Cutting off free movement air of EU citizens living abroad

There are many EU citizens who live outside the EU.   A Migration Policy Institute article says four million EU citizens were living just in the USA in 2014.  Millions more live in Canada, Singapore, Russia, Hong Kong, China, Australia, Brazil, Kazakhstan, India…


Distribution of Europeans living in the US

The European Commission and the British government are presently proposing to dramatically reduce the fee movement rights of those EU citizens who are married to non-EU citizens and who live outside the EU.

These EU citizens work, buy houses, get married (usually to non-Europeans, since most people around them are not European), have children: just normal daily life.   Often they stay forever in their new home, and sometimes they decide to move back to Europe for any of a thousand good reasons.

Presently, European Free Movement law allows them to trivially move to any European country (apart from their natural home country of European citizenship).   Their move, and that of their family, is hassle free, and they can easily do it even for short periods.

Some examples I personally know of people moving/working in Europe on the basis of EU free movement law:

  • Swiss computer engineer with Vietnamese wife (married 6 years) and two children  recently moved to work in the UK from Singapore
  • French musician and US husband (married 21 years) live in Seattle and both perform together in UK folk music venues (mostly music clubs and pubs)
  • British citizen professor lives in Canada with Canadian wife (married 11 years) and child do a sabbatical year in Paris

These examples can happen because the non-EU spouses is not required to satisfy restrictive local member state immigration laws.  Since the spouse can come along easily, these EU citizens have been able to use their free movement rights.

What are the Commission and British government proposing?

The Commission intends to adopt a proposal to complement Directive 2004/38 on free movement of Union citizens in order to exclude, from the scope of free movement rights, third country nationals who had no prior lawful residence in a Member State before marrying a Union citizen

This is proposed in a Commission document addressing “abuse of the right of free movement of persons, but the exclusion is not limited to cases where is abuse.   It would apply to each of the example families mentioned above, because none of the spouses  had ever resided in Europe before marrying their (EU-citizen) spouses.

As Steve Peers points out, the wording says that “lawful residence” must have happened before the start of the marriage.  If it was not there when the couple married, there is nothing which can change the situation.  Not 20 years of marriage, and not a subsequent period of lawful residence in Europe.

Is this really an attempt to tackle abuse?  It seems to be simply a ploy to reduce the number of Europeans who can take advantage of their treaty right of free movement.

Why is this important?

It is generally hard to convince European citizens to take advantage of their free movement rights.  They tend to prefer not to  move away from their home country, and language is an issue.

Europeans who already live outside Europe have demonstrated that they are willing to live in a different country (and even continent!), to adapt, to work.   They tend to be better educated, and bring valuable experience back to Europe if they return.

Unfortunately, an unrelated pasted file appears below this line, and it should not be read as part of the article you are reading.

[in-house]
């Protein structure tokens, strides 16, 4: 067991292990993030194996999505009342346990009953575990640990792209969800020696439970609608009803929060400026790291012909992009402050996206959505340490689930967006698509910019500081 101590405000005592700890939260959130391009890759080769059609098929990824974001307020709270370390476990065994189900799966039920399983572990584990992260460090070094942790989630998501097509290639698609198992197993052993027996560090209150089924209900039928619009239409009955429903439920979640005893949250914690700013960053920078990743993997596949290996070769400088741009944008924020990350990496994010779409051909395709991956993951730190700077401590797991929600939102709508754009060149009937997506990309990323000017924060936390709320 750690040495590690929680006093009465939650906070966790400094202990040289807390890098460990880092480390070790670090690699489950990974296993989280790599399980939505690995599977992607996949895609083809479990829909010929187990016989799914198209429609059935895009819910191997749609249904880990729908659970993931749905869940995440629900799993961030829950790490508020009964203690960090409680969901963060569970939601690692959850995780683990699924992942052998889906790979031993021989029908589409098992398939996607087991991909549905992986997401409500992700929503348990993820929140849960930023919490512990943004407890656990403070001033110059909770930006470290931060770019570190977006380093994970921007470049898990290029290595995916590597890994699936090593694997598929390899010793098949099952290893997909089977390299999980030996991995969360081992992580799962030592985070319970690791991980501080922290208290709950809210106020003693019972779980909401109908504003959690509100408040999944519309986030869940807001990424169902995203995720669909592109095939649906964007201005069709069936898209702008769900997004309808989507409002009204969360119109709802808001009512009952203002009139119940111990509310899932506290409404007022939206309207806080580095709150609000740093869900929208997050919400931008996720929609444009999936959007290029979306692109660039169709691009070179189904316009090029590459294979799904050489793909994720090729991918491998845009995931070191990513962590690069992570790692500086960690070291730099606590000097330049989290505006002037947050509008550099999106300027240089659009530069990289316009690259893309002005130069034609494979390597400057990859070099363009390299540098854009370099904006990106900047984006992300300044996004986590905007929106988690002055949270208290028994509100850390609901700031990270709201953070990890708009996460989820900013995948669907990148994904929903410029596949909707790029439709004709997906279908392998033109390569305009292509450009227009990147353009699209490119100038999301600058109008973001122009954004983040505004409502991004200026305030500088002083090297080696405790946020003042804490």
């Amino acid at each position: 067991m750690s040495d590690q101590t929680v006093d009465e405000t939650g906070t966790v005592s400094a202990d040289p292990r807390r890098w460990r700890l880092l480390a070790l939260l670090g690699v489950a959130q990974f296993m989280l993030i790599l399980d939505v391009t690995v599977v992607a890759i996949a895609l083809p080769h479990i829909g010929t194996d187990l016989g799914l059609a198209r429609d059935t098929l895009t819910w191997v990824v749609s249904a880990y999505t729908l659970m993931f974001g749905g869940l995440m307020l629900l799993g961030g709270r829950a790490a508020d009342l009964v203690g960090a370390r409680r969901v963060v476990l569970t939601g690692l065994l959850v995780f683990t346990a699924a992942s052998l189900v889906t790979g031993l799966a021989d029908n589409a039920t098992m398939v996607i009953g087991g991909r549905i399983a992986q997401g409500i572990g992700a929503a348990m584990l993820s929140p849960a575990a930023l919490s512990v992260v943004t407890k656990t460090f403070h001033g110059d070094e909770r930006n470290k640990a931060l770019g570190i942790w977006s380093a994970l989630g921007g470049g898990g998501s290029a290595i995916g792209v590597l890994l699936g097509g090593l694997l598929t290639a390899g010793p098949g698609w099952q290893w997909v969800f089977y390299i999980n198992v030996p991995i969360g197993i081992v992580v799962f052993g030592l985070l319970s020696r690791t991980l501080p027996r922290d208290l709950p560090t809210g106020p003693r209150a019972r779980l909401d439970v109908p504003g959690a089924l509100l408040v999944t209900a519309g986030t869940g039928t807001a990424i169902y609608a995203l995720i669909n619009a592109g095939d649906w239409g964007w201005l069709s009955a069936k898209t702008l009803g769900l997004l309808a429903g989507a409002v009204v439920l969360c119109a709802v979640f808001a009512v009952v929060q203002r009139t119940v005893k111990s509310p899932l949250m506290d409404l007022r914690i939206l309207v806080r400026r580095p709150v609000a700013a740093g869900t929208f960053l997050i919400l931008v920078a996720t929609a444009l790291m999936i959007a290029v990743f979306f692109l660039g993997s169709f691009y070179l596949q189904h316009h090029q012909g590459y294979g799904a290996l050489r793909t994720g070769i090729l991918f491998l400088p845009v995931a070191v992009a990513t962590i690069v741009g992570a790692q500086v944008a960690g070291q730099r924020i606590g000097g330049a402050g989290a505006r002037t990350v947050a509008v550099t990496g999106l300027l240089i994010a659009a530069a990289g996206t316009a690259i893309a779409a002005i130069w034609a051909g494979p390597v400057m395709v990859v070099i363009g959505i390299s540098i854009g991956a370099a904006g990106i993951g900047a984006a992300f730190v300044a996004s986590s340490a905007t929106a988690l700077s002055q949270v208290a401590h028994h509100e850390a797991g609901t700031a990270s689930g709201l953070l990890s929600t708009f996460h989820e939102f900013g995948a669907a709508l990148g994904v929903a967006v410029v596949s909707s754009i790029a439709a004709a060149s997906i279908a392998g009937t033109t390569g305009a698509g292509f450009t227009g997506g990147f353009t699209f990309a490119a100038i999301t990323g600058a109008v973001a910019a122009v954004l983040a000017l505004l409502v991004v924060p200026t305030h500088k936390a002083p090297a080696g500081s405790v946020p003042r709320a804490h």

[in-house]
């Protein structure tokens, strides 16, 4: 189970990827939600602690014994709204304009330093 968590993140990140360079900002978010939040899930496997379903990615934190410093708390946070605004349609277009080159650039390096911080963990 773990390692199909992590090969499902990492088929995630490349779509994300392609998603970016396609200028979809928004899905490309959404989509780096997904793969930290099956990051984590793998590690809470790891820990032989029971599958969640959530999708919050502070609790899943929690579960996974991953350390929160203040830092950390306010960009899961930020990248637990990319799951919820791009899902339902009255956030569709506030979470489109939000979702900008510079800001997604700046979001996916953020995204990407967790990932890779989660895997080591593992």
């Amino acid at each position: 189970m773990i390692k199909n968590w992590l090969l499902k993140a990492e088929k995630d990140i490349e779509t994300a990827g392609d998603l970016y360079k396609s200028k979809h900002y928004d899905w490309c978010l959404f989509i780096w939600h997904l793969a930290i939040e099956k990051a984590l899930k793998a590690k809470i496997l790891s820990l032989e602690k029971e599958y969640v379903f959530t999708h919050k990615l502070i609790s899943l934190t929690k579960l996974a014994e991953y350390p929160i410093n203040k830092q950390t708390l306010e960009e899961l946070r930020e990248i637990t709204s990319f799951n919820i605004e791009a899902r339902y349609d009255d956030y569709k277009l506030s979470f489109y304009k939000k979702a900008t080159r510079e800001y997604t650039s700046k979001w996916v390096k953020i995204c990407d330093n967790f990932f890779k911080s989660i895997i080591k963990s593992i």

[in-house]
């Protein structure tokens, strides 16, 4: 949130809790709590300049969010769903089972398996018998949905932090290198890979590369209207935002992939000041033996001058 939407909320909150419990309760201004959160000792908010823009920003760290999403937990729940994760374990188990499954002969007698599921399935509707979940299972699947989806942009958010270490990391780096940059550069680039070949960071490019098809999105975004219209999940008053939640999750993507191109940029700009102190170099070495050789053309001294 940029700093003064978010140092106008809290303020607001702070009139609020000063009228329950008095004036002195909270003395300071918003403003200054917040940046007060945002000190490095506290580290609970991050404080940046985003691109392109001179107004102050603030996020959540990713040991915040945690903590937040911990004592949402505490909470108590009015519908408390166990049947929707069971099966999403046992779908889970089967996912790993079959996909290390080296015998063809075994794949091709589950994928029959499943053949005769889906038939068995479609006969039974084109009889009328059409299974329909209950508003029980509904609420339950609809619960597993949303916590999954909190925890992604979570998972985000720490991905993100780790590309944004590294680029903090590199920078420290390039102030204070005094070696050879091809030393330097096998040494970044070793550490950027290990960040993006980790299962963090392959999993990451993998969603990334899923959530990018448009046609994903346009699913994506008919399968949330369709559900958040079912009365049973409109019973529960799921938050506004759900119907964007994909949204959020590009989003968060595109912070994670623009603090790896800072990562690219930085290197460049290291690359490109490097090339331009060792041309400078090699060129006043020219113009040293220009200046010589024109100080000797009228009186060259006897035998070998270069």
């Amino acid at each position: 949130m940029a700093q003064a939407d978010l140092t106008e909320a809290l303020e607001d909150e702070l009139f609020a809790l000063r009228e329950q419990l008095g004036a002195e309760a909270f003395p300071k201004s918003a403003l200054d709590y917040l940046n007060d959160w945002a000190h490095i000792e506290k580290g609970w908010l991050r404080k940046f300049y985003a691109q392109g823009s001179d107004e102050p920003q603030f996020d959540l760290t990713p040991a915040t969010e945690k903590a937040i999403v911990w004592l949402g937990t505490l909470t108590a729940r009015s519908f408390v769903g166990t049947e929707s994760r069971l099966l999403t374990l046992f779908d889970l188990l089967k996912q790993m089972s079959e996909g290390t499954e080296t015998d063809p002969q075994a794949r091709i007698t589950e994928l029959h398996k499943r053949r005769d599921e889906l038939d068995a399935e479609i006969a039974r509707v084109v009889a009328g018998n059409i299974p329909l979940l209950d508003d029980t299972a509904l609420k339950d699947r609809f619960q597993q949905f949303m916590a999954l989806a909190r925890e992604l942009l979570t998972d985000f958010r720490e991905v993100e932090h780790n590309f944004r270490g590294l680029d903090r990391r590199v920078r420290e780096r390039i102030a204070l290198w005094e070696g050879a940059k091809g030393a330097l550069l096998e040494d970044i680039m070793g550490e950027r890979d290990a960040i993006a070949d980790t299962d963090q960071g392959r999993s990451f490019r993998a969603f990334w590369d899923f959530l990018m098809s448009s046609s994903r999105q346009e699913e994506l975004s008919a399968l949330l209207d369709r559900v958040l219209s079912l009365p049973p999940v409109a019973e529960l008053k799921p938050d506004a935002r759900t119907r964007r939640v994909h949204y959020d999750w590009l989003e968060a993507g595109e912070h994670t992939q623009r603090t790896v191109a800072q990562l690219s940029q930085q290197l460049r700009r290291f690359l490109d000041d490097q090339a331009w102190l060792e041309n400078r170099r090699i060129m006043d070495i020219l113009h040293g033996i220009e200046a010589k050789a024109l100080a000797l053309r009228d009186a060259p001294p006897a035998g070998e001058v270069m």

Why is the European Commission proposing to dramatically restrict the right of free movement of these Europeans?   Why would member states agree to this being imposed on their citizens?

What to do?

Pause for a few minutes of amazement that the UK and the European Commission are even proposing this.

Reach out to the European Commission and tell them that this will have a disproportionate impact.

Most important is to reach out NOW to the embassies and foreign ministries of  your European member state.  If you are German, call the Auswärtigen Amts and your local embassy.  Same if you are French, or Polish, or Hungarian.   Let them know that you care, and want to maintain your right of free movement even if you have married a non-European.

Reach out to journalists you know and let them know about these proposed changes.

And reach out to your friends and family who might have an interest in this.  Know a European citizen who lives outside the EU?   This will affect them or their children!

Decisions are being made this week, and there will be little chance to influence the outcome after Thursday Feb 18..

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  • Manuel (@milincheta)  On February 17, 2016 at 15:58

    This makes no sense, what are the chances that the commission approves this?
    Any idea about time lines? of course it doesn´t change the status of families actually living in the UK, right?

  • Kevin Carter  On February 17, 2016 at 16:11

    i am a british citizen and my trinidadian wife and i have just entered our application which is today received by the processing centre in sheffield. i am a lecturer in electronic enegineering and my wife previously studied in france and spain for her masters in conference interpreting in french and spanish (no residency rights anymore).

    this proposal by the eu to restrict our rights to free movement amounts to a sabotage on our plans to live a free and productive life in both the UK and the EU.

    if this proposal is passed, i seriously expect to move to a country outside of the UK and the EU and conduct our business where it is more welcome. there will be nearly zero benefit for us to move our whole family life to the uk with this rule in place.